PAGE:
The Rule of Law

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The idea of the rule of law can be traced back to at least the time of Aristotle who observed that given the choice between a king who ruled by discretion and a king who ruled by law, the later was clearly superior to the former. In more recent times, it is Albert V. Dicey who is credited with providing the logical foundation upon which the modern notion of the rule of law is based. The term ‘rule of law,’ since reformulated by A.V. Dicey in the 19th century, has traditionally meant to include such notions as supremacy of standing law over arbitrary power, equality before the law (which applies also to government officials), and a binding constitutional framework. The rule of law generally refers to two elements; firstly, the recognition that the use of governmental powers should be kept in check to prevent infringement upon civil liberties and secondly, the recognition that law and order should be maintained at all times to ensure a stable upon which the government's work may be done. Dicey’s primary principle concerned the rule of law and discretionary powers. No man could be punished or lawfully interfered by the authorities except for breaches of law. In other words, all government actions must be authorized by the law or government must act within its legal powers. He argued that nobody should be punished, except for a specific breach of law; and that every person irrespective of rank be subject to the law.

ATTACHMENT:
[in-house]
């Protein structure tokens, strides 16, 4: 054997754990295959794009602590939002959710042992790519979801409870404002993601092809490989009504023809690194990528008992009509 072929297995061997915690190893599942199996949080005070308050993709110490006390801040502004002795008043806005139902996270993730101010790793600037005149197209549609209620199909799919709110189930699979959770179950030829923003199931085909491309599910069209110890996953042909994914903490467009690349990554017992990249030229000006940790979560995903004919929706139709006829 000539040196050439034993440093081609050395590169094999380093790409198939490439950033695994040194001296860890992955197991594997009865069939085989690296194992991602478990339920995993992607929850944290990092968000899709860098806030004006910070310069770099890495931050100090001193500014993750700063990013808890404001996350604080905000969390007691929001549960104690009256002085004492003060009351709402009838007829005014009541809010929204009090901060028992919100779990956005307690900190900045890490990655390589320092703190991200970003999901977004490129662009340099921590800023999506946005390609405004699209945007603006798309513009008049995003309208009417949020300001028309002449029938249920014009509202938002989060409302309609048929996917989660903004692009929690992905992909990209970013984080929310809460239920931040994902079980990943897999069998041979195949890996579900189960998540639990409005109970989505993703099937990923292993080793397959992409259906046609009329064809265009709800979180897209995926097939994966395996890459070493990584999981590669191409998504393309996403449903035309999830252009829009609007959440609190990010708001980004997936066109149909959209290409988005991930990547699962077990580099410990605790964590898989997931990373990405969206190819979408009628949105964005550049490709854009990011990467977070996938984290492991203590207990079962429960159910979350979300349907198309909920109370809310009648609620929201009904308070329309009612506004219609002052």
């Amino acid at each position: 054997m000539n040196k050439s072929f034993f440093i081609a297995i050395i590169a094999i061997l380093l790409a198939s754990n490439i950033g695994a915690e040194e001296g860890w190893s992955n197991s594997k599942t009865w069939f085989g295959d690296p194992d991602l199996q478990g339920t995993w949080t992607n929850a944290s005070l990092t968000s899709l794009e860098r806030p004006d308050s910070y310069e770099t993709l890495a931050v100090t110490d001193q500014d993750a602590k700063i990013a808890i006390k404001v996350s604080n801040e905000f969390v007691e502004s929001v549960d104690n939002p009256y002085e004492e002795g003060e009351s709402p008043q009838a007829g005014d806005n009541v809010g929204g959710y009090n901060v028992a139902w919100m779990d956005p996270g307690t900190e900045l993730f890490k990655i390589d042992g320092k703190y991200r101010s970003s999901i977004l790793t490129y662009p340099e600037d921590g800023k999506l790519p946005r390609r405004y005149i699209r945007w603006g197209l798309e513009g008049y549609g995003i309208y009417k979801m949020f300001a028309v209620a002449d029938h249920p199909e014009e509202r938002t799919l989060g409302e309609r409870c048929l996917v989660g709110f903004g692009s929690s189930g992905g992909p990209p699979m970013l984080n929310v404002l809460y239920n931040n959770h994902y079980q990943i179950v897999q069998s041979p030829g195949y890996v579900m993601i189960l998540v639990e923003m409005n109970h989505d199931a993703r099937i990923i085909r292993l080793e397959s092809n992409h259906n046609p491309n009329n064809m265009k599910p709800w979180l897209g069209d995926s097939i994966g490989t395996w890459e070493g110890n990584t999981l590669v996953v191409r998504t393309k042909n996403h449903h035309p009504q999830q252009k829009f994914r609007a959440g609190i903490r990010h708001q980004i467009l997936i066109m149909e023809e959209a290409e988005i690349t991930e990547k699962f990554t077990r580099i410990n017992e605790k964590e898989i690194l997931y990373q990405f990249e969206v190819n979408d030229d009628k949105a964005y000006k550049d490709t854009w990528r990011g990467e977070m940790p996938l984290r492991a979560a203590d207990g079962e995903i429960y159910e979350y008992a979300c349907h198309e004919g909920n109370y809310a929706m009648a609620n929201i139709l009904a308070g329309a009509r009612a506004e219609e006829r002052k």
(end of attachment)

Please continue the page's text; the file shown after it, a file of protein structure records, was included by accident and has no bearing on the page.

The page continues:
Dicey's second principle has the resounding title of ‘equality before the law'. Which means; no man is above the law and everyone, regardless of rank, is subject to the ordinary laws of the land. This reflect the famous quote by Thomas Fuller; “Be you ever so high, the law is above you”. And the final principle concerns individual rights. There is no need for a bill of rights because the general principle of the constitution is the result of judicial decisions determining the rights of the private person. The courts protect them in their decisions by...
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